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Eur J Immunol. 2001 Sep;31(9):2633-41.

Human monocyte-derived and CD83(+) blood dendritic cells enhance NK cell-mediated cytotoxicity.

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1
Third Department of Internal Medicine, University of Tokushima School of Medicine, Tokushima, Japan. yasuhiko@clin.med.tokushima-u.ac.jp

Abstract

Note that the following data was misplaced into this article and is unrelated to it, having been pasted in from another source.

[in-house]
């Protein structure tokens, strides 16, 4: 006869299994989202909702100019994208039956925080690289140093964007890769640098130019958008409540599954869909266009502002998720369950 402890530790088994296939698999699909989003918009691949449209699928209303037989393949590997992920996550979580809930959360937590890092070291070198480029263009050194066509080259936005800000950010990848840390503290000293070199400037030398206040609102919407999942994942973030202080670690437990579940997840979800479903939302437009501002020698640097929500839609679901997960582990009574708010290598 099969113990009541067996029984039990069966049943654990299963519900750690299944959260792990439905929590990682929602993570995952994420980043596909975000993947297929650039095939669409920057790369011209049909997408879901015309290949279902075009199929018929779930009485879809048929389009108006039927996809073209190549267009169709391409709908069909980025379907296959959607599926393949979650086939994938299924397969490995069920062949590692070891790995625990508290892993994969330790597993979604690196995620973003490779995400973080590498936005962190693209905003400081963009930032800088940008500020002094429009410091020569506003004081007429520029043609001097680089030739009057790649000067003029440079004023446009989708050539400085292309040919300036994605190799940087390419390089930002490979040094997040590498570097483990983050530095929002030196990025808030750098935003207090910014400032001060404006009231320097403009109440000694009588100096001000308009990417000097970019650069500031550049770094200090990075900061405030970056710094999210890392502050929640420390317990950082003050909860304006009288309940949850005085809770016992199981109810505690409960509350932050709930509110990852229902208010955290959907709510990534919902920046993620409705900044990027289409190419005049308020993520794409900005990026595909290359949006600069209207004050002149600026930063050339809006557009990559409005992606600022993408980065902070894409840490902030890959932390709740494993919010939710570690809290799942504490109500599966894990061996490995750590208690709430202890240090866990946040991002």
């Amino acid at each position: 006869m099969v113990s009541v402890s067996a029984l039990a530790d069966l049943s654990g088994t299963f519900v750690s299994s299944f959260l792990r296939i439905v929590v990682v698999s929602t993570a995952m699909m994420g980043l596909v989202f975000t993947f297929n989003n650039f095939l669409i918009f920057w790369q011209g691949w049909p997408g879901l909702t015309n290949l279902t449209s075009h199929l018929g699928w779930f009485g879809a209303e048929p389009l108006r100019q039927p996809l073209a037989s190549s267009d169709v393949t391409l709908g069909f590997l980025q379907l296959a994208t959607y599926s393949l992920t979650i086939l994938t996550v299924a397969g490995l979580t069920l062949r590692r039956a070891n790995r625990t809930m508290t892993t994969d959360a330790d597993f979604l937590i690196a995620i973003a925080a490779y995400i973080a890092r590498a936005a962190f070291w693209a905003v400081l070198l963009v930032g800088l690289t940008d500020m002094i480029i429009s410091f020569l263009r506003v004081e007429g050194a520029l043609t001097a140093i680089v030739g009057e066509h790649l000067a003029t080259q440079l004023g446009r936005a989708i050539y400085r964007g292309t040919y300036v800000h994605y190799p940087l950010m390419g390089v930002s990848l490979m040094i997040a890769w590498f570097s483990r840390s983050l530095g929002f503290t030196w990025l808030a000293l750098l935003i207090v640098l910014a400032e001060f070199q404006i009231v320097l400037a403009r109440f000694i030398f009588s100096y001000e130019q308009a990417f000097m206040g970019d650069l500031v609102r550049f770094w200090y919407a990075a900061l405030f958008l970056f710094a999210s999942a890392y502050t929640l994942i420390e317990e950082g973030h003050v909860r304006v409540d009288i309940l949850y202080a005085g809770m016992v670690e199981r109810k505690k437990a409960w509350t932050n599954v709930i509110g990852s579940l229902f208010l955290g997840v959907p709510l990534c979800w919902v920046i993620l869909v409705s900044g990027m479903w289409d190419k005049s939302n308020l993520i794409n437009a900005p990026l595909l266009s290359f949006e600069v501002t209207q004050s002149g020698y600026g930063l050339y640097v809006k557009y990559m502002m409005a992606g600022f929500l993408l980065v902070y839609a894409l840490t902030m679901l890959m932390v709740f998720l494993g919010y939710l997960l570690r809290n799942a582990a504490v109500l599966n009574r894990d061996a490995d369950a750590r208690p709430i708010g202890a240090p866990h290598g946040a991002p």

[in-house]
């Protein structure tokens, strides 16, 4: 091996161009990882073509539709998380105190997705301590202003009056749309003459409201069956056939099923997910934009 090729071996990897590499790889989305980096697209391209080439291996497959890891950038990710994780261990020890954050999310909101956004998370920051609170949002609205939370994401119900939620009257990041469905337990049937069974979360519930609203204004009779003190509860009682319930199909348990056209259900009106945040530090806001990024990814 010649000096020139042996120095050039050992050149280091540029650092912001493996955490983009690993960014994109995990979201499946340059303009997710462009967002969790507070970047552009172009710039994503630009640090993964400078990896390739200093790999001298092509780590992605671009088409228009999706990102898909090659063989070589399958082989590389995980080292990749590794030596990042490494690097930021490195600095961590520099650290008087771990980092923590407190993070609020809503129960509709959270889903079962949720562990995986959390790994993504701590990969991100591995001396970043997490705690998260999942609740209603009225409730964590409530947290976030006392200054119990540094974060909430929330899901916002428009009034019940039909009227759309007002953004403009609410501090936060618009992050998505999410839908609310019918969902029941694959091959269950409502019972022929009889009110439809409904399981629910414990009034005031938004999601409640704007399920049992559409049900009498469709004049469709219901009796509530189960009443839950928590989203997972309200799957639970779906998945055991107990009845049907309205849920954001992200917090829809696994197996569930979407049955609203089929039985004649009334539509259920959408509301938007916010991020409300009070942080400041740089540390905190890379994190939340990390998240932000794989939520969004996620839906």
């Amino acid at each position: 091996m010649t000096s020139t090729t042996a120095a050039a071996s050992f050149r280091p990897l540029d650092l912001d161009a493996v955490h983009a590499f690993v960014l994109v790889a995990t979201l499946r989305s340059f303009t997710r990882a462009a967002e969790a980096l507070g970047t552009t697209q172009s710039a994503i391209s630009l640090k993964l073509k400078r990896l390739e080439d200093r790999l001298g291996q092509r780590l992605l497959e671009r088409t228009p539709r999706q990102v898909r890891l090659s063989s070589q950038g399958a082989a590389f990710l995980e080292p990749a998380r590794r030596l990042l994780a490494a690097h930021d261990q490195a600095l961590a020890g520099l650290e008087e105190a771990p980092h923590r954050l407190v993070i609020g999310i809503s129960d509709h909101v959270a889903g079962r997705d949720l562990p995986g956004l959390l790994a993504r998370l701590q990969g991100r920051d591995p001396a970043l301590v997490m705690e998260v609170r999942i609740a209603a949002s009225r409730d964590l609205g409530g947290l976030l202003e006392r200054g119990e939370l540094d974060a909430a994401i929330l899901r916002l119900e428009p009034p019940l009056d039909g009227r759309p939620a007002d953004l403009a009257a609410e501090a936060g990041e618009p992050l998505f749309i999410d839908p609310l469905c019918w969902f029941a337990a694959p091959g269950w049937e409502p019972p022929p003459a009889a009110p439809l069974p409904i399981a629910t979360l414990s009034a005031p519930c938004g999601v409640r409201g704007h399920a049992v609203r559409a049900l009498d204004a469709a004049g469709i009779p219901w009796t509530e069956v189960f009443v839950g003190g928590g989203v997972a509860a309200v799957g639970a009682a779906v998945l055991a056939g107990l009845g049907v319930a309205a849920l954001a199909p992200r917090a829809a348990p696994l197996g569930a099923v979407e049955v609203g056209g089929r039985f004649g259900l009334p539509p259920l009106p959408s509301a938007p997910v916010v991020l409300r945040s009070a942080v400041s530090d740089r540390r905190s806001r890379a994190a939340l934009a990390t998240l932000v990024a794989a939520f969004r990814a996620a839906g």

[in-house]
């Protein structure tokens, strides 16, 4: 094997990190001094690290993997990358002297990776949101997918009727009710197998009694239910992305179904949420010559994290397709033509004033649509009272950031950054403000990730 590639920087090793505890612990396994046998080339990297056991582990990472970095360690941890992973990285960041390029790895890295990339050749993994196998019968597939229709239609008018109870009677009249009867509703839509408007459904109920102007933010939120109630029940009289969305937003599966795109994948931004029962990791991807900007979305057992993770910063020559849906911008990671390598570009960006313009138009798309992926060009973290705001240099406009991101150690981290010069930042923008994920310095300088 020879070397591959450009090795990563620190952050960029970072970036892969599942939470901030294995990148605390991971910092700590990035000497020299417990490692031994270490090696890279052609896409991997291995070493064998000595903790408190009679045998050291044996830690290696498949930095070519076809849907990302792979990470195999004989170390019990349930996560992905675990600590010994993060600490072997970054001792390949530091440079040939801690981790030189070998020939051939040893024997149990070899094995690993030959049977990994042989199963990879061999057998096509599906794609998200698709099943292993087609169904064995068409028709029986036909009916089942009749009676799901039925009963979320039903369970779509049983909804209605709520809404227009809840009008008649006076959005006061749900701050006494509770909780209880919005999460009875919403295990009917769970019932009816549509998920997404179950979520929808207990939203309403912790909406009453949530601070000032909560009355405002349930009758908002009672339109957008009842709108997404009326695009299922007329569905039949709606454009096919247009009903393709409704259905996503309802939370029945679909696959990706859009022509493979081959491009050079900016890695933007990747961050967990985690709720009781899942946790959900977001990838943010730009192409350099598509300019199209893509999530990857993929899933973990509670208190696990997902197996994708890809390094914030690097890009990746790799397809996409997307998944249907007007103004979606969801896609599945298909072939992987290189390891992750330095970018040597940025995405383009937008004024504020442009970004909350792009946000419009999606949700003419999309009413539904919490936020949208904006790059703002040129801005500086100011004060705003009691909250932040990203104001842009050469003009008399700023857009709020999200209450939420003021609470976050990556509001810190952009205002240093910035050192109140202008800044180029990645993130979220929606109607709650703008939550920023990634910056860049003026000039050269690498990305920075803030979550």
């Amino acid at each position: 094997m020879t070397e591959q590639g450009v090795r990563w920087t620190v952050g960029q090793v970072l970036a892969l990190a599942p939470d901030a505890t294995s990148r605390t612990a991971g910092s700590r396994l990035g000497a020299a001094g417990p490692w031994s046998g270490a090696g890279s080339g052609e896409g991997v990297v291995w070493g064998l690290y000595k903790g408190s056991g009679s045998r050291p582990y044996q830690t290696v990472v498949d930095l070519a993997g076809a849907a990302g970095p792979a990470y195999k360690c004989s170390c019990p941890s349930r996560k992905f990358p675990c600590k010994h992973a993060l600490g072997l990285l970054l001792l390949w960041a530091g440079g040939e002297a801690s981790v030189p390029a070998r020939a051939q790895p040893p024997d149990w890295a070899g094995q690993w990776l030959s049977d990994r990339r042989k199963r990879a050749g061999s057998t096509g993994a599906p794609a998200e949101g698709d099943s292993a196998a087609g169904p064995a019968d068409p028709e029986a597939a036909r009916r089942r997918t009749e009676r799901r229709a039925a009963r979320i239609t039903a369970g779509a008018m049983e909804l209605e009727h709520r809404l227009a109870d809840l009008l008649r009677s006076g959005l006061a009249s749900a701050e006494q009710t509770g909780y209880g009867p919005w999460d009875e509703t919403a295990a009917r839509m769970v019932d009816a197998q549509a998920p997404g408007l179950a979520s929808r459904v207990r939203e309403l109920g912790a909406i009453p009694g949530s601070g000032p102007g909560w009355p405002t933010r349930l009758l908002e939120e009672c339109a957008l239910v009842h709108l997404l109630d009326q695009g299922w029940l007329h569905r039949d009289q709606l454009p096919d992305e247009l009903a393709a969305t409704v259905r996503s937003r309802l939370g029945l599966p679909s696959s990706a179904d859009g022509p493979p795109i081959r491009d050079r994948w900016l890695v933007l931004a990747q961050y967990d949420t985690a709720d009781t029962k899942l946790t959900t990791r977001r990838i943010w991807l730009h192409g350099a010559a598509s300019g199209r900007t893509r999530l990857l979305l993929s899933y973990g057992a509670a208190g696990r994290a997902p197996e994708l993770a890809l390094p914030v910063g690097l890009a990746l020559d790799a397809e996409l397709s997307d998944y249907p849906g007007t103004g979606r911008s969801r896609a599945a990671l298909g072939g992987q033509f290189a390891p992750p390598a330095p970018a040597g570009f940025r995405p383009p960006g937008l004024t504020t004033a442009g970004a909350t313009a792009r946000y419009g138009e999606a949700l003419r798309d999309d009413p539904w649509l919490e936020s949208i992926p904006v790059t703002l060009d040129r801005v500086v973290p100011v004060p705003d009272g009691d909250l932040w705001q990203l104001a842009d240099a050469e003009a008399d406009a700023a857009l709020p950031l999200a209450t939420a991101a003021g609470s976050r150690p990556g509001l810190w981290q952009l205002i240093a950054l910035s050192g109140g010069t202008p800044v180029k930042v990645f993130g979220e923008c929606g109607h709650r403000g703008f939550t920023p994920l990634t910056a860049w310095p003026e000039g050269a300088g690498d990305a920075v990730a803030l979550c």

Dendritic cells (DC) are known to be the most potent APC and to stimulate antigen-specific T cell responses. Recently it was reported that murine DC were also capable of modulating the innate immunity by stimulating NK cells through cell-to-cell contact. In the present study, we examined whether human DC could affect NK activity. Both monocyte-derived and CD83(+) blood DC were tested. The addition of DC to cultures of CD56(+) cells resulted in the significant dose-dependent enhancement of the killing activity against various NK-sensitive targets. The resultant activity was comparable to that induced by optimal concentrations of various cytokines, including IL-2, IL-12, IL-15 and IFN-gamma. Interestingly, DC enhanced the cytotoxicity of CD3(-)CD56(+) NK cells, but not that of CD3(+)CD56(+) T cells. Experiments using transwells clearly demonstrated that the enhancement of NK activity by DC was mediated by soluble factors produced by DC. The culture supernatants of DC also stimulated NK activity. The treatment of both DC and their supernatants with anti-human IL-12 or IL-18 antibodies did not block the enhancement of NK cell-mediated cytolysis by DC, indicating that other factor(s) produced by DC were responsible for the enhancement of NK activity. These results suggest that human myeloid DC can modulate innate immunity by enhancing NK activity.

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